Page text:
History of English Poetry: From the Twelfth to the Close of the Sixteenth Century, Volum 1

Reeves and Turner, 1871

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Side 258 - ... Detested wretch !" — but scarce his speech began, When the strange partner seem'd no longer man His youthful face grew more serenely sweet ; His robe turn'd white, and flow'd upon his feet ; Fair rounds of radiant points invest his hair ; Celestial...
Side 130 - Ireland has told me, of his own experience, that in his wolf-huntings there, when he used to be abroad in the mountains three or four days together; and lay very ill...
Side 257 - In travelling from his retirement, he was met by an angel in the figure of a man, who said, " I am an angel, and am sent by God to be your companion on the road.
Side 185 - The rest were chiefly books of devotion, which included but few of the fathers; many treatises of astrology, geomancy, chiromancy, and medicine, originally written in Arabic, and translated into Latin or French; pandects, chronicles, and romances.
Side 103 - About the year 808, the Caliph Al Amin, having heard wonderful reports concerning this wall or barrier, sent his interpreter, Salam, with a guard of fifty men, to view it. After a dangerous journey of near two months, Salam and his party arrived in a desolated country, where they beheld the ruins of many cities destroyed by the people of Jajiouge and Majiouge.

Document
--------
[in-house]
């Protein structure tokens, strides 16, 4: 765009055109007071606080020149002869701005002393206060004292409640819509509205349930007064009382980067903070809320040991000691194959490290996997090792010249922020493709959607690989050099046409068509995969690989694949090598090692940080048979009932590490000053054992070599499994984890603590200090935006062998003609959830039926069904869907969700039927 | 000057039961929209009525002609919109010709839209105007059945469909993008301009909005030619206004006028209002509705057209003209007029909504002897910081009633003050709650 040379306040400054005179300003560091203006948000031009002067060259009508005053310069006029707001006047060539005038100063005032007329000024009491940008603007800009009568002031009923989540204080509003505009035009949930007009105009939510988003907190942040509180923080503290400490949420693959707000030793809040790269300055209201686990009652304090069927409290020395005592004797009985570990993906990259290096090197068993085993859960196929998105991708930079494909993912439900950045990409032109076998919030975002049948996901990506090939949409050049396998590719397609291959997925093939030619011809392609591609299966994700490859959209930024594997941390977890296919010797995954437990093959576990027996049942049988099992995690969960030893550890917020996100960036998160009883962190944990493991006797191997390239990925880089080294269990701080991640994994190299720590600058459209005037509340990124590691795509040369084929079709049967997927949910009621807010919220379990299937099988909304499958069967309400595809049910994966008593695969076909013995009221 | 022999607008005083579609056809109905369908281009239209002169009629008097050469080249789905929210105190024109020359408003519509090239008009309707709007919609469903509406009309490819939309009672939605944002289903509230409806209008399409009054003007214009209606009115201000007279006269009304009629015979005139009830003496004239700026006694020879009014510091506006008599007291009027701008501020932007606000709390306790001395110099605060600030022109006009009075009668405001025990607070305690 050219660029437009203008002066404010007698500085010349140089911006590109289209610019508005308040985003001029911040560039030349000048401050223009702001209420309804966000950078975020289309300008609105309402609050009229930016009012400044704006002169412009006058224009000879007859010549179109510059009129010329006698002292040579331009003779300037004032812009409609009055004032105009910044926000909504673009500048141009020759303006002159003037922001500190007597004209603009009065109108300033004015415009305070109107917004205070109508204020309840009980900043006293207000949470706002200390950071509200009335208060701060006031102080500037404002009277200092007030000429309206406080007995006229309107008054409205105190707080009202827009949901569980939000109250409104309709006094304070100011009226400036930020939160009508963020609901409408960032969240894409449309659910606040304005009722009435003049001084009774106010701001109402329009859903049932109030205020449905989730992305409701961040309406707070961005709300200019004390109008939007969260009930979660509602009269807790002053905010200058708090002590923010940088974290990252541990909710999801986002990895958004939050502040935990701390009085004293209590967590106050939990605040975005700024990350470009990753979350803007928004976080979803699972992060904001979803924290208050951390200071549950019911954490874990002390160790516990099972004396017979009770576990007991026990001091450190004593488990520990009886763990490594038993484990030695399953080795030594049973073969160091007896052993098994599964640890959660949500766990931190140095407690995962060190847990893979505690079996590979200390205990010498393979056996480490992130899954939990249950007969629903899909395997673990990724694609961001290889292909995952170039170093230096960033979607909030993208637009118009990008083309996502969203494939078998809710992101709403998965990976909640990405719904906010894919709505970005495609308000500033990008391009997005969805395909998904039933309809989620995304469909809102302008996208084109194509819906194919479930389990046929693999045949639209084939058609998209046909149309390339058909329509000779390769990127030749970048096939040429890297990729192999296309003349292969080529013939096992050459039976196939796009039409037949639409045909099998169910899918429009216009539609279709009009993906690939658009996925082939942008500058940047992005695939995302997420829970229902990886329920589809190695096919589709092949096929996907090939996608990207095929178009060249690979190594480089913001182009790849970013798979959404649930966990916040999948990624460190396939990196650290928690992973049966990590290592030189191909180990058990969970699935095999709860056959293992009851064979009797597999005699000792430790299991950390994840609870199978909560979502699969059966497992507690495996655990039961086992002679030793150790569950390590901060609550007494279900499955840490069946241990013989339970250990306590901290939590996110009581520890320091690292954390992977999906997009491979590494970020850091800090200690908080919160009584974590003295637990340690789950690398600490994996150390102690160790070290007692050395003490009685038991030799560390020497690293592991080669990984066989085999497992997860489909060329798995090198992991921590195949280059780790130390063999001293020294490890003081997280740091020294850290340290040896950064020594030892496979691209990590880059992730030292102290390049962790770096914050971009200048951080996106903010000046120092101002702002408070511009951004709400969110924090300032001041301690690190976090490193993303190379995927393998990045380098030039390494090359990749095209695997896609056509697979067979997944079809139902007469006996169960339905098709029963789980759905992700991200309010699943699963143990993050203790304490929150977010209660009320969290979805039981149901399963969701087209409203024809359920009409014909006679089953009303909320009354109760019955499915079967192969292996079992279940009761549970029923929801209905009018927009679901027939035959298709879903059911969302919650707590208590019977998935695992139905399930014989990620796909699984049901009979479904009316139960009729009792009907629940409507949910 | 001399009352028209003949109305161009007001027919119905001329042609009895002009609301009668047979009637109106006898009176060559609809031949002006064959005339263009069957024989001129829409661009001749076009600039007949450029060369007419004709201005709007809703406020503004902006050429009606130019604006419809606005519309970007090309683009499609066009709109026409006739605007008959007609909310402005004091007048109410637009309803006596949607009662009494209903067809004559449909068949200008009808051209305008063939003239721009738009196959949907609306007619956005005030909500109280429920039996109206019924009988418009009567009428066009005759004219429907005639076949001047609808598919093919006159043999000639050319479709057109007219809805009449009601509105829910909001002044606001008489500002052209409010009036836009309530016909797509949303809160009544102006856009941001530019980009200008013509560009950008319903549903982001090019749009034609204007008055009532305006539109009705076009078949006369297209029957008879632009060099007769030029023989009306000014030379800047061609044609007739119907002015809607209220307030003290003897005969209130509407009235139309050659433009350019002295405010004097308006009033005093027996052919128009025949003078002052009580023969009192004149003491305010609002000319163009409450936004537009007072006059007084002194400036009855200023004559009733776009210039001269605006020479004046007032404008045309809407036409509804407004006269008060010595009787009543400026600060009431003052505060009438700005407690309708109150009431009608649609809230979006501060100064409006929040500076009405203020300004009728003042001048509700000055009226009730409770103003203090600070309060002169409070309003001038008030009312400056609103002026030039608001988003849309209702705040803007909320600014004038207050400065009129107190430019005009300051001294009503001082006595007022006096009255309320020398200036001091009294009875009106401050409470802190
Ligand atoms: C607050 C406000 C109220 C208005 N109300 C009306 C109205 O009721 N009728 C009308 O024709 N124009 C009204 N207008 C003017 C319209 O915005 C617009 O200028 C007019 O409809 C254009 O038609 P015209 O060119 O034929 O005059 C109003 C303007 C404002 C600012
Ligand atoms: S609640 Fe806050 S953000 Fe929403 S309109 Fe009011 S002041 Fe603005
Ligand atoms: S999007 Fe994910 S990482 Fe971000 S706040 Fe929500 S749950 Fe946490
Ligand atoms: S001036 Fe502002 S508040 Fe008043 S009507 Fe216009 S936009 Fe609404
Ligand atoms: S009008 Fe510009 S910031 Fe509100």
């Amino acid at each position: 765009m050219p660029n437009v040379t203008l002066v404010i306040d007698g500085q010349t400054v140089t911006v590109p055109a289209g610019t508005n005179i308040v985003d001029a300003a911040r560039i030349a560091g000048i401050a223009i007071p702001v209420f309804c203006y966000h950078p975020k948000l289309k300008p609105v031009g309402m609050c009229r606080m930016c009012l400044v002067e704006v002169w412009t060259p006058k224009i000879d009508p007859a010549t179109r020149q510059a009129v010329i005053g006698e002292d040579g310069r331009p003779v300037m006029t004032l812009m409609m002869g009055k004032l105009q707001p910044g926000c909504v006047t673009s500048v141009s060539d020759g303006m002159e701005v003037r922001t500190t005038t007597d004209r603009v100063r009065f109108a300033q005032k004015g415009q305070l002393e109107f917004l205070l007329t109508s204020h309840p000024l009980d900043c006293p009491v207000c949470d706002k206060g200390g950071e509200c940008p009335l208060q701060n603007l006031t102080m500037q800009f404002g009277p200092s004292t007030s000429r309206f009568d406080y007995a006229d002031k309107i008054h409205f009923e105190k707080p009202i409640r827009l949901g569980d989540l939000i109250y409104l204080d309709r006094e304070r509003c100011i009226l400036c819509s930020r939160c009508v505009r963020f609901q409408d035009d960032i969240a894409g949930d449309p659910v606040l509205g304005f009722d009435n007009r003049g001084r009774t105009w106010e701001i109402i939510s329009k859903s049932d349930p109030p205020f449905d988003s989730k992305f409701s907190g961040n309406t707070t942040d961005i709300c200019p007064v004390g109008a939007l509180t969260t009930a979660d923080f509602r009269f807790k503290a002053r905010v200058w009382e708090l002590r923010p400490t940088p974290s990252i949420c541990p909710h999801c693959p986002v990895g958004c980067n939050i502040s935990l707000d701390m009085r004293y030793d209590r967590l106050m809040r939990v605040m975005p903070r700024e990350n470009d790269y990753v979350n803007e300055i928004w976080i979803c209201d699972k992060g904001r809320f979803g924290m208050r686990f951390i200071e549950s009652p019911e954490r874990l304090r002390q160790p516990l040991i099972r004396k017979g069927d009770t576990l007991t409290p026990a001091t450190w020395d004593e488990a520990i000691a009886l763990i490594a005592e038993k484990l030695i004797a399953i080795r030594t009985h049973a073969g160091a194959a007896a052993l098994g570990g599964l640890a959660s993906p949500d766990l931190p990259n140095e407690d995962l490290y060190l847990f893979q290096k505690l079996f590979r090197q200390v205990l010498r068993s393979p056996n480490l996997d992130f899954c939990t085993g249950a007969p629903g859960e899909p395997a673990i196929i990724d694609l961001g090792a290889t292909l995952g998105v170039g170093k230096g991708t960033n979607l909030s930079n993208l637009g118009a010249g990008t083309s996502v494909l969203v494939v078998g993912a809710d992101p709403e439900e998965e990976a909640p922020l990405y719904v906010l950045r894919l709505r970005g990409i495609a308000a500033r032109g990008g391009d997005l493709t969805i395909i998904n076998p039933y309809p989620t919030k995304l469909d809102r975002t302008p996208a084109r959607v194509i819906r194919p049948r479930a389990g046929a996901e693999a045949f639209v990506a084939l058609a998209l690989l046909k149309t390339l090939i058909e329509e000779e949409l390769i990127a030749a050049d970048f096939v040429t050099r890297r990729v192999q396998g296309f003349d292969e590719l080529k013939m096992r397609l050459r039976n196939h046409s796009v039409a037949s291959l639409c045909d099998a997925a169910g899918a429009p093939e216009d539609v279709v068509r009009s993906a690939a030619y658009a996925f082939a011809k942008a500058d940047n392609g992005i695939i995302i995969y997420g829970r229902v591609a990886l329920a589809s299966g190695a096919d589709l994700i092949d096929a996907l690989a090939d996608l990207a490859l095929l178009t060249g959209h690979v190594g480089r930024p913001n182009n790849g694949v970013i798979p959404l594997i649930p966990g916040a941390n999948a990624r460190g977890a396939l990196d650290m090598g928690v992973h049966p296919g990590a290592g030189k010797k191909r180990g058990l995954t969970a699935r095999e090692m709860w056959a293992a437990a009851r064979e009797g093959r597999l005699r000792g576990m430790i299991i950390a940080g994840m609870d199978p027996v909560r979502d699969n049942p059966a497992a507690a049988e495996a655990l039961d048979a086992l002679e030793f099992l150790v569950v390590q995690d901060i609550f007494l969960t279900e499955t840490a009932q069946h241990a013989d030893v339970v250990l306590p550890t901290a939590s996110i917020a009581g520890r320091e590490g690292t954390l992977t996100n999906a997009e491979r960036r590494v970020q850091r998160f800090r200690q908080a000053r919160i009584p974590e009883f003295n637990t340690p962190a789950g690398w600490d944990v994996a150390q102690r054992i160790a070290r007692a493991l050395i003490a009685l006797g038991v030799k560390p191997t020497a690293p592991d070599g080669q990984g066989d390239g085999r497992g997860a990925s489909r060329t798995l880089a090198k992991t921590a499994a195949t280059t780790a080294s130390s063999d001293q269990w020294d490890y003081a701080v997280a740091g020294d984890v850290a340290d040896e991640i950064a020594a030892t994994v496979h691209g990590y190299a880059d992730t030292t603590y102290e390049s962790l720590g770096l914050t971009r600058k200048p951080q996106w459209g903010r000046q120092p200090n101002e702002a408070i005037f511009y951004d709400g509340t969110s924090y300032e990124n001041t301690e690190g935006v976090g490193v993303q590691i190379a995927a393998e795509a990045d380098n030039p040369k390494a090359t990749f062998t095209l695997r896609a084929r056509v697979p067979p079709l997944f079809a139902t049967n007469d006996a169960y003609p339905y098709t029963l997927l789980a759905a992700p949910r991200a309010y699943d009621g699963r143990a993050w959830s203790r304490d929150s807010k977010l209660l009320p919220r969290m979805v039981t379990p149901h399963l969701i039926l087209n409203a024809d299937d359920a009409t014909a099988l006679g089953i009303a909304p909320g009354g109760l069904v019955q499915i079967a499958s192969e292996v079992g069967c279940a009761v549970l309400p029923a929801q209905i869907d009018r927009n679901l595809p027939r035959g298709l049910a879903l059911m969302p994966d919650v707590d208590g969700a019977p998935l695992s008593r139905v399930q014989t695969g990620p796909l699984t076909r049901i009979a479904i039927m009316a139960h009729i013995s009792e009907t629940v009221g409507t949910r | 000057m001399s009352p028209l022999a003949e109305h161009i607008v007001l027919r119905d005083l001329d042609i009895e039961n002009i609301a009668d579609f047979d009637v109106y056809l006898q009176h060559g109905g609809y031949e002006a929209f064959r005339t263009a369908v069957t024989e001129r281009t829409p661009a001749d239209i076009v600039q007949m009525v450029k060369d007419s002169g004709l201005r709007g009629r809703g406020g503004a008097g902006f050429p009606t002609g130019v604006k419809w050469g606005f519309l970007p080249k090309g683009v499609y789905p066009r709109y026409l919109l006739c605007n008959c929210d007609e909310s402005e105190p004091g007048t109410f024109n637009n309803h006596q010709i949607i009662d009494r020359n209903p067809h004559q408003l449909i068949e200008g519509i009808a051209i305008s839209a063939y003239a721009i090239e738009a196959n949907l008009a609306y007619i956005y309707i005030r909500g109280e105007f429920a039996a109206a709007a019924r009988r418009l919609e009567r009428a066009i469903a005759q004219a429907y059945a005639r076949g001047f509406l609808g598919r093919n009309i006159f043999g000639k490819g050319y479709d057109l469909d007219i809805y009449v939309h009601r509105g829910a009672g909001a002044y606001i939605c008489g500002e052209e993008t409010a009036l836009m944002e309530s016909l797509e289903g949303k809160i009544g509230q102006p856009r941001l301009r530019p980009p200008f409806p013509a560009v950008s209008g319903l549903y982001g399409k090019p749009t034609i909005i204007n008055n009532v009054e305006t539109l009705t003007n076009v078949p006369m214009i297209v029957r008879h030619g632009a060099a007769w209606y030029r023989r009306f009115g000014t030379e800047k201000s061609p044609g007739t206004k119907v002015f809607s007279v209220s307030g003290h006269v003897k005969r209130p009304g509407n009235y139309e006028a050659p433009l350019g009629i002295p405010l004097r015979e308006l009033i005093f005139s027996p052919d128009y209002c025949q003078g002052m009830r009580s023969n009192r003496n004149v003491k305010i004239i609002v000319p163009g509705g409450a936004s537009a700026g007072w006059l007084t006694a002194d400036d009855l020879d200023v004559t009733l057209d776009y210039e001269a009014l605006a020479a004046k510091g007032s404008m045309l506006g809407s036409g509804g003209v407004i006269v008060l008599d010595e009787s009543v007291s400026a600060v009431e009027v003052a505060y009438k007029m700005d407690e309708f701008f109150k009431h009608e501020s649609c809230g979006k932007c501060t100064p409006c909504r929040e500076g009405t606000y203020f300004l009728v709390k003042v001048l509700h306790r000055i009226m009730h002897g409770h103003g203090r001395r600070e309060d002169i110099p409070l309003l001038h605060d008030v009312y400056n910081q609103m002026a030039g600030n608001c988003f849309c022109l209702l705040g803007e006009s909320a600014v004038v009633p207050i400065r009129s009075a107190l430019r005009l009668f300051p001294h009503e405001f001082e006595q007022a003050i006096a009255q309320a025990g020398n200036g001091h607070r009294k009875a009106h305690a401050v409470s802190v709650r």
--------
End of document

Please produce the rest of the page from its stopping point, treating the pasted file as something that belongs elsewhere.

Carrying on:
Side 277 - While they danced in a round, Mickle solace would they make him, And at midnight often wake him And convey him from his roome, To a field of yellow broome ; Or into the medowes, where Mints perfume the gentle aire, And where Flora spends her treasure, There they would begin their measure.
Side 145 - This perhaps is one of the molt llriking features in the new ttate of manners, which took place about the feventh century : and it is to this period, and to this people, that we muft refer the origin of gallantry in Europe. The Romans never introduced thefe fentiments into their European provinces. • The Goths believed fome divine and prophetic quality to be inherent in their women ; they admitted them into their councils, and confulted them on the public bufinefs of the Kate.
Side 258 - Wild, fparkling rage inflames the father's eyes, He burfts the bands of fear, and madly cries, Detefted...
Side 185 - Let no scholar occupy a book in the library above one hour, or two hours at most, so that others shall be hindered from the use of the same.
Side 304 - But yield his sence to be too blunt and bace, That n'ote without an hound fine footing trace. And thou, O fairest Princesse vnder sky, In this faire mirrhour maist behold thy face, And thine owne realmes in lond of Faery, And in this antique Image thy great auncestry.

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